DATE: August 31, 2020
SNIP: On Monday, it was revealed that 47 whales have been found dead along the South East coast of Mauritius, including pregnant females and juveniles. The numbers continue to rise each day, around the crash site and sinking of the forward section of the Wakashio.
This come amid the extreme secrecy of the operation to salvage the rear of the vessel, disposal of the removed oil and clean up the oil along the coast. The lack of transparency about the methods being used for the cleanup is raising additional concerns about any longer term risk with the use of chemical dispersants. Comparisons are now being drawn between the cleanup in Mauritius and the hushed-up oil spill and cleanup operation in Venezuela earlier this month in its famous Morrocoy National Reserve.
Already, there were concerns about the controversial decision to deliberately sink the forward section of the Wakashio in an undisclosed location off the coast of Mauritius. Two days later, scores of dead dolphins and whales started drifting dead onto the shores of Mauritius.
The international NGO community have also started to raise serious questions about the role of the global shipping industry in this incident. In a statement to Forbes, global ocean protection NGO, Ocean Conservancy has called for a full and independent investigation into the whale and dolphin deaths in Mauritius.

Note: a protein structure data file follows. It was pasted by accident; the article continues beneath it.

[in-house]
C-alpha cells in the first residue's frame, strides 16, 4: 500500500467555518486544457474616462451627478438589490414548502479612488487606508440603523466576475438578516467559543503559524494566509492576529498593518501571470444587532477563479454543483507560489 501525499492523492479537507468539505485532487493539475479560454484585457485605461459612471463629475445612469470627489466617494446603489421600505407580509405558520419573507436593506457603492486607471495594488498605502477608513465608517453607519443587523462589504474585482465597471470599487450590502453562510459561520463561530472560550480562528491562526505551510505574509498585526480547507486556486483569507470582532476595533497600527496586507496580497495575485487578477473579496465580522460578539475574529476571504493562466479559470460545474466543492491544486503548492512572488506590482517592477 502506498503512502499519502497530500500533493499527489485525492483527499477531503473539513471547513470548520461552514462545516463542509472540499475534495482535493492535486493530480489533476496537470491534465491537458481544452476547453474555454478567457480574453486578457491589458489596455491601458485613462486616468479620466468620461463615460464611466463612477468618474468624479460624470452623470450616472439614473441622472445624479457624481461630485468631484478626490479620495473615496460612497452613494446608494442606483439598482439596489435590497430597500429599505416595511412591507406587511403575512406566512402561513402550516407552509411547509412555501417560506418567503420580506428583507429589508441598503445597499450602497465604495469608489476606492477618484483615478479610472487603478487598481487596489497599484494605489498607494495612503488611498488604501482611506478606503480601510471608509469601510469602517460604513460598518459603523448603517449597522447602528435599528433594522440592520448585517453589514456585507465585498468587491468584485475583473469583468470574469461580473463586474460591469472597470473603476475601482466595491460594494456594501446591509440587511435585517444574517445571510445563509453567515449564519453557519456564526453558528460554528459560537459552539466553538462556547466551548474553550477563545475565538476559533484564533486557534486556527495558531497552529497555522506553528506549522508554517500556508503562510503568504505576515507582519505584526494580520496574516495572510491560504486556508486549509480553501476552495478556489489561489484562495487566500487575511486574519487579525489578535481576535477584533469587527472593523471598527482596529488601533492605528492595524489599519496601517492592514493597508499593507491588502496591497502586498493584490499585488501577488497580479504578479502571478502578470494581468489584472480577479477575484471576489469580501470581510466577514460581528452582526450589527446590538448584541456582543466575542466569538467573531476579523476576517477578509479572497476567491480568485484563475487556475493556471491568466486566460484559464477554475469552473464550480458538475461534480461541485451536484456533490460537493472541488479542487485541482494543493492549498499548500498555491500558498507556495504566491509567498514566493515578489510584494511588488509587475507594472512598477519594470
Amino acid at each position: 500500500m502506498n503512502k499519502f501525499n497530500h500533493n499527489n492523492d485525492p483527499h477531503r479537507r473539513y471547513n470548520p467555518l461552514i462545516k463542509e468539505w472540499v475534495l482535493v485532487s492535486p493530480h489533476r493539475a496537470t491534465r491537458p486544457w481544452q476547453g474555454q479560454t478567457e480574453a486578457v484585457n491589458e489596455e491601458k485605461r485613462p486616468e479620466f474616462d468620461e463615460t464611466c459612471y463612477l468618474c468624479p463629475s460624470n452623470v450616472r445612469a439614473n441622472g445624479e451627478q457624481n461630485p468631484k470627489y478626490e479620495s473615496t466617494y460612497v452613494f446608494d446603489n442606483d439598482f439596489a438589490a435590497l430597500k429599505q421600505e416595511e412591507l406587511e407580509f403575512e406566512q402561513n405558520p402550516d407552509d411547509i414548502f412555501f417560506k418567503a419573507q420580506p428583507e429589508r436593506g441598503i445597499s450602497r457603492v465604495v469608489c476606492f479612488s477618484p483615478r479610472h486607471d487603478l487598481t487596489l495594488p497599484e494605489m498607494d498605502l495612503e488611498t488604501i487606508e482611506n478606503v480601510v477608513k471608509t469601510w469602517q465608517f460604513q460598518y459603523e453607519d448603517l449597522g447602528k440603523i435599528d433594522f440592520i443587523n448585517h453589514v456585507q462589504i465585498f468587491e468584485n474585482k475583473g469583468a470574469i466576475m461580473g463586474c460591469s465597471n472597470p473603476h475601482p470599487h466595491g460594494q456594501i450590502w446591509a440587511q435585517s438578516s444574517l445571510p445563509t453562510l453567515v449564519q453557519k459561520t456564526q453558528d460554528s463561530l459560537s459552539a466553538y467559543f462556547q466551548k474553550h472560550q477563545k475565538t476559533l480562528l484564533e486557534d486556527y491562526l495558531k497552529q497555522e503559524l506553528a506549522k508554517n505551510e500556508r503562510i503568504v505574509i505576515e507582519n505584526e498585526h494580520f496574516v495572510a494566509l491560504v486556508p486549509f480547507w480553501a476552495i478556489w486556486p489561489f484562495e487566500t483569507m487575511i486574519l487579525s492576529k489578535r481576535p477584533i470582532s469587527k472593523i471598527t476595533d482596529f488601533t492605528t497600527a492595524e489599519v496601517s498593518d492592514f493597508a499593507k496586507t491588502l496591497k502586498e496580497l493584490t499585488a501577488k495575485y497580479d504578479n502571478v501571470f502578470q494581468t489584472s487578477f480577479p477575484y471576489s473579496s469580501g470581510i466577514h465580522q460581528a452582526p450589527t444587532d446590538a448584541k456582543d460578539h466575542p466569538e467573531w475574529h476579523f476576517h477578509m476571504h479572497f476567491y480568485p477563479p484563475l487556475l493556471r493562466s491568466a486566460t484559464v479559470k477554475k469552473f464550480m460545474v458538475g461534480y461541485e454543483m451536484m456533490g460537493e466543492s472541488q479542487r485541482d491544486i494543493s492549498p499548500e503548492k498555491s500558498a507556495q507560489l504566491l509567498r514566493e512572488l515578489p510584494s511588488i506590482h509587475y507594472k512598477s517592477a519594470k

Chris Robbins, head of Science Initiatives at Ocean Conservancy and who worked for a decade on oil spill response and ecosystem restoration after the BP Deepwater Horizon tragedy highlighted the risk to dolphins in particular following a major oil spill.
Ocean Conservancy’s Chris Robbins went further and cautioned about many of the secondary effects of an oil spill clean up operation that he had learned from the BP Deepwater Horizon tragedy, that ended up causing even more harm.
So far, there has been no additional comments from either the vessel owner, Nagashiki Shipping company, or the multi-billion dollar ship operator that had leased the vessel, Mitsui O.S.K. Lines, on the deaths of the dolphins or whales.
Notably, there has also not been a public statement on the oil spill from several other major UN or other ocean protection organizations, 37 days into this major ecological crisis.